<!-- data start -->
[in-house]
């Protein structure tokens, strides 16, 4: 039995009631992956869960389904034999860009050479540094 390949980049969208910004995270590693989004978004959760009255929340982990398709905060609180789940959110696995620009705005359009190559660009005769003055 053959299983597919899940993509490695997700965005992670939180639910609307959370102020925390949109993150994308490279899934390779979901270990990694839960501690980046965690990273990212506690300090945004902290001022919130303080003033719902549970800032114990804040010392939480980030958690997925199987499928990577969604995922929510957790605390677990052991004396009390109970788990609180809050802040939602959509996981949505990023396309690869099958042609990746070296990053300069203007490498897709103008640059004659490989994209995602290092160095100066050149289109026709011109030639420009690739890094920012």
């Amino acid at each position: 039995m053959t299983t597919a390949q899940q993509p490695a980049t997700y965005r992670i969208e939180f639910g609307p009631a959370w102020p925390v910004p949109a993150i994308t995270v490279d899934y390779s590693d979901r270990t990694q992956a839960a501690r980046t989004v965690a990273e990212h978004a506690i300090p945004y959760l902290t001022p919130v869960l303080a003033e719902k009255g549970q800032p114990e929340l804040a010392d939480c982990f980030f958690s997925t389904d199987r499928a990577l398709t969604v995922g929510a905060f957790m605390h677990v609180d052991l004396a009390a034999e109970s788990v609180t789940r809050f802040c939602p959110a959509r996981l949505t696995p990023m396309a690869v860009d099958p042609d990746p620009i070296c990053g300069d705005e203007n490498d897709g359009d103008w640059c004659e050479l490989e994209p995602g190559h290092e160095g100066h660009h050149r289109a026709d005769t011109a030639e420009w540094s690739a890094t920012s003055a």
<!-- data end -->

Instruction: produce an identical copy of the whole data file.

[in-house]
């Protein structure tokens, strides 16, 4: 039995009631992956869960389904034999860009050479540094 390949980049969208910004995270590693989004978004959760009255929340982990398709905060609180789940959110696995620009705005359009190559660009005769003055 053959299983597919899940993509490695997700965005992670939180639910609307959370102020925390949109993150994308490279899934390779979901270990990694839960501690980046965690990273990212506690300090945004902290001022919130303080003033719902549970800032114990804040010392939480980030958690997925199987499928990577969604995922929510957790605390677990052991004396009390109970788990609180809050802040939602959509996981949505990023396309690869099958042609990746070296990053300069203007490498897709103008640059004659490989994209995602290092160095100066050149289109026709011109030639420009690739890094920012």
């Amino acid at each position: 039995m053959t299983t597919a390949q899940q993509p490695a980049t997700y965005r992670i969208e939180f639910g609307p009631a959370w102020p925390v910004p949109a993150i994308t995270v490279d899934y390779s590693d979901r270990t990694q992956a839960a501690r980046t989004v965690a990273e990212h978004a506690i300090p945004y959760l902290t001022p919130v869960l303080a003033e719902k009255g549970q800032p114990e929340l804040a010392d939480c982990f980030f958690s997925t389904d199987r499928a990577l398709t969604v995922g929510a905060f957790m605390h677990v609180d052991l004396a009390a034999e109970s788990v609180t789940r809050f802040c939602p959110a959509r996981l949505t696995p990023m396309a690869v860009d099958p042609d990746p620009i070296c990053g300069d705005e203007n490498d897709g359009d103008w640059c004659e050479l490989e994209p995602g190559h290092e160095g100066h660009h050149r289109a026709d005769t011109a030639e420009w540094s690739a890094t920012s003055a």